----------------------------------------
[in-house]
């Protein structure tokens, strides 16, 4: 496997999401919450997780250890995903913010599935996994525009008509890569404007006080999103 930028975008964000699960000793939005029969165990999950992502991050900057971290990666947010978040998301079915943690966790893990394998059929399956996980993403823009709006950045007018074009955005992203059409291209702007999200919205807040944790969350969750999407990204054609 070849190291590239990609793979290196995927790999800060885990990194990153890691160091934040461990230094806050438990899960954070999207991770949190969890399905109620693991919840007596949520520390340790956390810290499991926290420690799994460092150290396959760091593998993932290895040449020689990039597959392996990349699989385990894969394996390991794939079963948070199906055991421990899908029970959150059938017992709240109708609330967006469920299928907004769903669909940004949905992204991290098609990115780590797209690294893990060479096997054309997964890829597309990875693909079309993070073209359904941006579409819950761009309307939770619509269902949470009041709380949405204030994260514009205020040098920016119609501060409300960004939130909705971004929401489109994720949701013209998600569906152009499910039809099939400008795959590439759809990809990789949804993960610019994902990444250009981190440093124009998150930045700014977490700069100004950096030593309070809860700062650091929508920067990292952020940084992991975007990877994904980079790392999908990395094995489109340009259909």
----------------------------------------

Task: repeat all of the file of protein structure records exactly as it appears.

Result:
[in-house]
């Protein structure tokens, strides 16, 4: 496997999401919450997780250890995903913010599935996994525009008509890569404007006080999103 930028975008964000699960000793939005029969165990999950992502991050900057971290990666947010978040998301079915943690966790893990394998059929399956996980993403823009709006950045007018074009955005992203059409291209702007999200919205807040944790969350969750999407990204054609 070849190291590239990609793979290196995927790999800060885990990194990153890691160091934040461990230094806050438990899960954070999207991770949190969890399905109620693991919840007596949520520390340790956390810290499991926290420690799994460092150290396959760091593998993932290895040449020689990039597959392996990349699989385990894969394996390991794939079963948070199906055991421990899908029970959150059938017992709240109708609330967006469920299928907004769903669909940004949905992204991290098609990115780590797209690294893990060479096997054309997964890829597309990875693909079309993070073209359904941006579409819950761009309307939770619509269902949470009041709380949405204030994260514009205020040098920016119609501060409300960004939130909705971004929401489109994720949701013209998600569906152009499910039809099939400008795959590439759809990809990789949804993960610019994902990444250009981190440093124009998150930045700014977490700069100004950096030593309070809860700062650091929508920067990292952020940084992991975007990877994904980079790392999908990395094995489109340009259909």